Periodically #6 – Surviving November and Planning December

cropped-periodically3.jpg

This is a week late coming out. Sorry. I had things to do… 🙂

Are we all ready for December and Christmas?

If you are not like me, you’ll be giddy with anticipation, unable to contain yourself with Christmas joy. However, if you are like me, you’ll say something like “Christmas is just another day.” “I hate winter!” – because I suffer from SAD and I despise snow (it’s already snowed in Michigan 6 inches!) “It’s too commercial for my tastes.” Or my favorite: “Bah humbug!” Winter is the season where I’m in a constant state of hunkering down. The first week and a half of December, I’ll be “dad sitting.” He’s doing better but needs a monitor. I’m hoping the skies will be bright blue in Colorado while I’m there, as blue skies help my mood immensely.

Great news in the midst of the depression that is winter: My son is coming home for Christmas! He was just here, but he hasn’t come back for Christmas since 2007. With my daughter living here now and my son coming back, we’ll be all together for the first time in ages.

Write News:

My NaNoWriMo efforts this year came in fits and starts. I didn’t do much the first few days, made up some time in the middle, and rushed to get the requisite 50K by the end of November in the last few days. However, Real Life got in the way and I couldn’t get to verifying my word count (51,200) until after I’d arrived in Colorado. Throw in Thanksgiving Day and the Leon and Lulu Artist Market (a smashing success), and you can see why I was up to my armpits in Things to Do.

This year’s effort is not a complete novel (NaNo is not meant for that), but the story line of Waiting on Charity has started to really take shape. I’ve decided for all three women to have a secret. One hasn’t told her daughter she’s adopted; one hasn’t told a family that they are moving to the other side of the country; the teenage girl in the story won’t tell anyone who the father is. I used Michelle Richmond’s Story Starter, which is a great tool. It’s filled with writing exercises. I used each one on each main character to build up an idea of who these women are. I don’t know about you, but when I begin to write, my characters seem shallow and stereotypical. They have very little depth. The more I write, the more I think about why they are the way they are, the more threads I can weave into the story line. My plan for December is to let Waiting on Charity rest a month, while I tackle that dreaded re-write of Virtually Yours Forever.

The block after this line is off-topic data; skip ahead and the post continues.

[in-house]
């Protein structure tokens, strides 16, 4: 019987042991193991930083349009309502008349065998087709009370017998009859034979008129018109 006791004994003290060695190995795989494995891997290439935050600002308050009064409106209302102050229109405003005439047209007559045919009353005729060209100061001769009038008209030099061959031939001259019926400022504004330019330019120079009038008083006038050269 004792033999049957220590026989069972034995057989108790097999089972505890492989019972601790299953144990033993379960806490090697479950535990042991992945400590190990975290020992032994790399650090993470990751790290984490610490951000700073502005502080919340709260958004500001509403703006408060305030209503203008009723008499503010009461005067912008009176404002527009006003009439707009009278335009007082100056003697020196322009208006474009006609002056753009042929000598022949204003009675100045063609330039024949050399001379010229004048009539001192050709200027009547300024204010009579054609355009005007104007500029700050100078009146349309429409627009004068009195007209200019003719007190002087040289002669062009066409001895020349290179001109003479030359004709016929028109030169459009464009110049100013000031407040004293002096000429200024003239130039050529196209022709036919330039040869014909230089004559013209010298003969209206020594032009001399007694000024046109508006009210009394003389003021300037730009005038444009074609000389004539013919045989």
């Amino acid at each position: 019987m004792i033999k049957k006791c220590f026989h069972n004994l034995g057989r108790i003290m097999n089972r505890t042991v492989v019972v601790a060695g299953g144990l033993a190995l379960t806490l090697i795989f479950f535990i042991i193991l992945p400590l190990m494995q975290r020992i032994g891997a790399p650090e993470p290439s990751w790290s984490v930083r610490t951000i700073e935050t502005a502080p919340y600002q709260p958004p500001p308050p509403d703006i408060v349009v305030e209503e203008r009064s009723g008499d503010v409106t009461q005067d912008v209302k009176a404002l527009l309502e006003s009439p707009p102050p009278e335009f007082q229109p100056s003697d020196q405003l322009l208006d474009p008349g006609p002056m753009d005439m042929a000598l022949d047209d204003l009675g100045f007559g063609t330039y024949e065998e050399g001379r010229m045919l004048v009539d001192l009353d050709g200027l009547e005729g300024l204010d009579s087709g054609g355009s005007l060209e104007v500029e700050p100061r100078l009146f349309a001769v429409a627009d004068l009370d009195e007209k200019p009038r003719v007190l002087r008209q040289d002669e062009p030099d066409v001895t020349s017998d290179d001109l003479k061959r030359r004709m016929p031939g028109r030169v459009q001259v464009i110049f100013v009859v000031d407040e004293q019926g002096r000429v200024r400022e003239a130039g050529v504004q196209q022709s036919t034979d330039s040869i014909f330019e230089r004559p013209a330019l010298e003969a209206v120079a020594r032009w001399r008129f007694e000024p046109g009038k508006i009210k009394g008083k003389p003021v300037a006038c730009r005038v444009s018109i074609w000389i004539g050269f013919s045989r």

Interesting Articles:

I’d never thought about writing a memoir (really, who’s life is more blah than my own?), but this is a good article which makes me think about doing so more seriously.

For those of you who were having trouble with NaNoWriMo, there’s this sage advice for those who want to beat themselves up if they don’t make the magic 50K goal.

For those of you who shoot from the hip and blurt out what comes to mind without thinking of the consequences, here’s an article about treading lightly on social media. Once you’ve said it online, you can’t take it away.

Reading This Month:

I finished Meg Donohue’s All the Summer Girls on my plane trip to Colorado. Entertaining women’s fiction. A good beach read.